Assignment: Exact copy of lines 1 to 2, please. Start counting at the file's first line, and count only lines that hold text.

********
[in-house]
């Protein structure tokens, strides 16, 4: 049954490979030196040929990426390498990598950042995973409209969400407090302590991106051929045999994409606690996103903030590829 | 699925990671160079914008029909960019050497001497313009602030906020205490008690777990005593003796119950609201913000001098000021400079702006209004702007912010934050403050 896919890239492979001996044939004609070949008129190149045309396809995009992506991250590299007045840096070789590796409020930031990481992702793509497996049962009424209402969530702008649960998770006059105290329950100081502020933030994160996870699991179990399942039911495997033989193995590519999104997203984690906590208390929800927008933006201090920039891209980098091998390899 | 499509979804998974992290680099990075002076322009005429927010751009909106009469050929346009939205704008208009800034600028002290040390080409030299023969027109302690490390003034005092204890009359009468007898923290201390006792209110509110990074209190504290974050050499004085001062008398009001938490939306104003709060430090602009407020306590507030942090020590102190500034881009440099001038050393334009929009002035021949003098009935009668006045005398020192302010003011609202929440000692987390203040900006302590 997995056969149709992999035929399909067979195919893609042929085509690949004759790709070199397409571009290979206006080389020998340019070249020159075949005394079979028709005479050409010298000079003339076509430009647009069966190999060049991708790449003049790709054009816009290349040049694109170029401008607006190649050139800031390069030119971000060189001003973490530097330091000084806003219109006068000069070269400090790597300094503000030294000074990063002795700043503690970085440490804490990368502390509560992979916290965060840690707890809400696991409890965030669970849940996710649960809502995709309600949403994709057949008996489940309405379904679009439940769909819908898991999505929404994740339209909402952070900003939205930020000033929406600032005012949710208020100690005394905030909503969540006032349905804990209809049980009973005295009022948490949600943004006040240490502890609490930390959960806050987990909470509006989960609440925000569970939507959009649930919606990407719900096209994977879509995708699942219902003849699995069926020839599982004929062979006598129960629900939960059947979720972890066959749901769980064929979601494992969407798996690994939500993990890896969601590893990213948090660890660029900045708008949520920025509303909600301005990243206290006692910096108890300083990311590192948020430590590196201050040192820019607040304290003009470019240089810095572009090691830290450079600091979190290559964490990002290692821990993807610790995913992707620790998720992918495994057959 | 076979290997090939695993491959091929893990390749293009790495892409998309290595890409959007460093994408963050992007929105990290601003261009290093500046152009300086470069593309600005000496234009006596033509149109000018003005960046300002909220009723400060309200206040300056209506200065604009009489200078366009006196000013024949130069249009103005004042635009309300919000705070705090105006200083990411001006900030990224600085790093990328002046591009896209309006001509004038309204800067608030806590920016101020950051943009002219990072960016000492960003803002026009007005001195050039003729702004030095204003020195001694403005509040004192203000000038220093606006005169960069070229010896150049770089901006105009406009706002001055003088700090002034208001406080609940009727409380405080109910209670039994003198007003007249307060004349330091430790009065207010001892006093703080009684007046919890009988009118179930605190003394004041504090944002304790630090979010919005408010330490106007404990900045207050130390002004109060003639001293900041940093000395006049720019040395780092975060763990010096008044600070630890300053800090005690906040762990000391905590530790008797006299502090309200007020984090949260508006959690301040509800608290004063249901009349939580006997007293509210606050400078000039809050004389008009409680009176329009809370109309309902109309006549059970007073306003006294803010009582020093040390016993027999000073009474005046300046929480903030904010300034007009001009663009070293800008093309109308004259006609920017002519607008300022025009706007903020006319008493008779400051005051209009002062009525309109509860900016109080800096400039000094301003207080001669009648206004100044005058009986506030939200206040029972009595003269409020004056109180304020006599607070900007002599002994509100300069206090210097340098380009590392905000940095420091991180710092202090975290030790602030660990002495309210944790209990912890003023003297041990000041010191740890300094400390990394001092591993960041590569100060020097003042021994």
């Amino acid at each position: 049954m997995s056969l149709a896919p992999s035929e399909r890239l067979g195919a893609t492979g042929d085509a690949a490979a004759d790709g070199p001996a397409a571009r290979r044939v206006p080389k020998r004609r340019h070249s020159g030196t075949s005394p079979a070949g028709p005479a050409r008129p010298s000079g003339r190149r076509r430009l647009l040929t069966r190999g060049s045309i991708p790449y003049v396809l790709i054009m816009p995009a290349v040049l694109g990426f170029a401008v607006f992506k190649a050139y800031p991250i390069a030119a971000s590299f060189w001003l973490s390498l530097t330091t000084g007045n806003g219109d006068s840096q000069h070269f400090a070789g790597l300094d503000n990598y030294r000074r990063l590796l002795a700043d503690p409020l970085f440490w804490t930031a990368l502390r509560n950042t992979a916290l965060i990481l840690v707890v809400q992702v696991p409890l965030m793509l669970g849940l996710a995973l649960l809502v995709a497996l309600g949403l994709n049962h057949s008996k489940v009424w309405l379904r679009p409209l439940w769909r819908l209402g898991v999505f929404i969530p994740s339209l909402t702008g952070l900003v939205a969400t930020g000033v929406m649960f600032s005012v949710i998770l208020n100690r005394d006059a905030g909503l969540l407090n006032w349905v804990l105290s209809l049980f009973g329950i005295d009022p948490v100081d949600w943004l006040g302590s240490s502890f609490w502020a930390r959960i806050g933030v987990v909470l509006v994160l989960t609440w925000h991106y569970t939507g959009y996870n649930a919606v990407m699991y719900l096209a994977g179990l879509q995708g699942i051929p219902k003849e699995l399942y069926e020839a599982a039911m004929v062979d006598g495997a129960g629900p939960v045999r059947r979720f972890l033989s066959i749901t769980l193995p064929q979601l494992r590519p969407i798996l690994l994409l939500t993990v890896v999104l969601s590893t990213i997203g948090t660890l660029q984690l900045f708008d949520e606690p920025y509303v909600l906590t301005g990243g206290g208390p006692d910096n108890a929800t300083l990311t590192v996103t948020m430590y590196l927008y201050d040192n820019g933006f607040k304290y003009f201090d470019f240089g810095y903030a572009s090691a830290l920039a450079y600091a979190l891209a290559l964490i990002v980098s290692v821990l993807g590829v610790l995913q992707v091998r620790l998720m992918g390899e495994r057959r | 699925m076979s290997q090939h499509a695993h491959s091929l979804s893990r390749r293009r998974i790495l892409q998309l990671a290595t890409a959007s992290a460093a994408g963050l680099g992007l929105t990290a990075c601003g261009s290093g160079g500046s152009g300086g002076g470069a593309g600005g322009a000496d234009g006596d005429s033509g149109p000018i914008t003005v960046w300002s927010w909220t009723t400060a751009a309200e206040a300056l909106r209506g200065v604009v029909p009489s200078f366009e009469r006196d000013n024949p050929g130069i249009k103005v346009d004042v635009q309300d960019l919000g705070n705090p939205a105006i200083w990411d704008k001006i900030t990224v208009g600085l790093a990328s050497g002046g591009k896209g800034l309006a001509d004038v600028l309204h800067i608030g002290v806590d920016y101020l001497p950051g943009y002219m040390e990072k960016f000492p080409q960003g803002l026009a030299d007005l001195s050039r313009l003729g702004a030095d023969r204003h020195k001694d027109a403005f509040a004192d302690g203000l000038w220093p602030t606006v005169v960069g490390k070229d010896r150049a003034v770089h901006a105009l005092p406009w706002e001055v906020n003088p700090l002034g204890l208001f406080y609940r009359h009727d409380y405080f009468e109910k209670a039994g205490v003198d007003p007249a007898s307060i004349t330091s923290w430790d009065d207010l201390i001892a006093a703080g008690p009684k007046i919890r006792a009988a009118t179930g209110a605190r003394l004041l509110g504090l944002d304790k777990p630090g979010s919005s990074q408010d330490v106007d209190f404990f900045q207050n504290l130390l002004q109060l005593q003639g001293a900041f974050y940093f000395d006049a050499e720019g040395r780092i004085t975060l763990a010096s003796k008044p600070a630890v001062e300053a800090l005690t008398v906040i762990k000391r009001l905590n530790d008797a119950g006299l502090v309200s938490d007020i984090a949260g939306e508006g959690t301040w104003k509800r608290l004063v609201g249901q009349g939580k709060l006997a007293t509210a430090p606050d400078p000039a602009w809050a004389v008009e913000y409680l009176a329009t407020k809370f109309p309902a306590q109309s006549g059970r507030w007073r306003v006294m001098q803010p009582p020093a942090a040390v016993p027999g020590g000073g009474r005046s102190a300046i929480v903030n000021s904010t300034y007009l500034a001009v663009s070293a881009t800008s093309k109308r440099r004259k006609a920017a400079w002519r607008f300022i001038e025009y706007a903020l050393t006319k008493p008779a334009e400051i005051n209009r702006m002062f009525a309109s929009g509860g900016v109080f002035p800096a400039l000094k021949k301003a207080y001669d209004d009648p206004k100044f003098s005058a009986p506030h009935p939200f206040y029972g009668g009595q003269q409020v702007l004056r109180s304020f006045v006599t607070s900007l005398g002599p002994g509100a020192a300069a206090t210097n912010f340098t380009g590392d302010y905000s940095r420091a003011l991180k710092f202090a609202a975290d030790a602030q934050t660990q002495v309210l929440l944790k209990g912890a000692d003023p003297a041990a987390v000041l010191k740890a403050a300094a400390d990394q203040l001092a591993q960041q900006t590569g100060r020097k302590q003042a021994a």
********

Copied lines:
[in-house]
């Protein structure tokens, strides 16, 4: 049954490979030196040929990426390498990598950042995973409209969400407090302590991106051929045999994409606690996103903030590829 | 699925990671160079914008029909960019050497001497313009602030906020205490008690777990005593003796119950609201913000001098000021400079702006209004702007912010934050403050 896919890239492979001996044939004609070949008129190149045309396809995009992506991250590299007045840096070789590796409020930031990481992702793509497996049962009424209402969530702008649960998770006059105290329950100081502020933030994160996870699991179990399942039911495997033989193995590519999104997203984690906590208390929800927008933006201090920039891209980098091998390899 | 499509979804998974992290680099990075002076322009005429927010751009909106009469050929346009939205704008208009800034600028002290040390080409030299023969027109302690490390003034005092204890009359009468007898923290201390006792209110509110990074209190504290974050050499004085001062008398009001938490939306104003709060430090602009407020306590507030942090020590102190500034881009440099001038050393334009929009002035021949003098009935009668006045005398020192302010003011609202929440000692987390203040900006302590 997995056969149709992999035929399909067979195919893609042929085509690949004759790709070199397409571009290979206006080389020998340019070249020159075949005394079979028709005479050409010298000079003339076509430009647009069966190999060049991708790449003049790709054009816009290349040049694109170029401008607006190649050139800031390069030119971000060189001003973490530097330091000084806003219109006068000069070269400090790597300094503000030294000074990063002795700043503690970085440490804490990368502390509560992979916290965060840690707890809400696991409890965030669970849940996710649960809502995709309600949403994709057949008996489940309405379904679009439940769909819908898991999505929404994740339209909402952070900003939205930020000033929406600032005012949710208020100690005394905030909503969540006032349905804990209809049980009973005295009022948490949600943004006040240490502890609490930390959960806050987990909470509006989960609440925000569970939507959009649930919606990407719900096209994977879509995708699942219902003849699995069926020839599982004929062979006598129960629900939960059947979720972890066959749901769980064929979601494992969407798996690994939500993990890896969601590893990213948090660890660029900045708008949520920025509303909600301005990243206290006692910096108890300083990311590192948020430590590196201050040192820019607040304290003009470019240089810095572009090691830290450079600091979190290559964490990002290692821990993807610790995913992707620790998720992918495994057959 | 076979290997090939695993491959091929893990390749293009790495892409998309290595890409959007460093994408963050992007929105990290601003261009290093500046152009300086470069593309600005000496234009006596033509149109000018003005960046300002909220009723400060309200206040300056209506200065604009009489200078366009006196000013024949130069249009103005004042635009309300919000705070705090105006200083990411001006900030990224600085790093990328002046591009896209309006001509004038309204800067608030806590920016101020950051943009002219990072960016000492960003803002026009007005001195050039003729702004030095204003020195001694403005509040004192203000000038220093606006005169960069070229010896150049770089901006105009406009706002001055003088700090002034208001406080609940009727409380405080109910209670039994003198007003007249307060004349330091430790009065207010001892006093703080009684007046919890009988009118179930605190003394004041504090944002304790630090979010919005408010330490106007404990900045207050130390002004109060003639001293900041940093000395006049720019040395780092975060763990010096008044600070630890300053800090005690906040762990000391905590530790008797006299502090309200007020984090949260508006959690301040509800608290004063249901009349939580006997007293509210606050400078000039809050004389008009409680009176329009809370109309309902109309006549059970007073306003006294803010009582020093040390016993027999000073009474005046300046929480903030904010300034007009001009663009070293800008093309109308004259006609920017002519607008300022025009706007903020006319008493008779400051005051209009002062009525309109509860900016109080800096400039000094301003207080001669009648206004100044005058009986506030939200206040029972009595003269409020004056109180304020006599607070900007002599002994509100300069206090210097340098380009590392905000940095420091991180710092202090975290030790602030660990002495309210944790209990912890003023003297041990000041010191740890300094400390990394001092591993960041590569100060020097003042021994």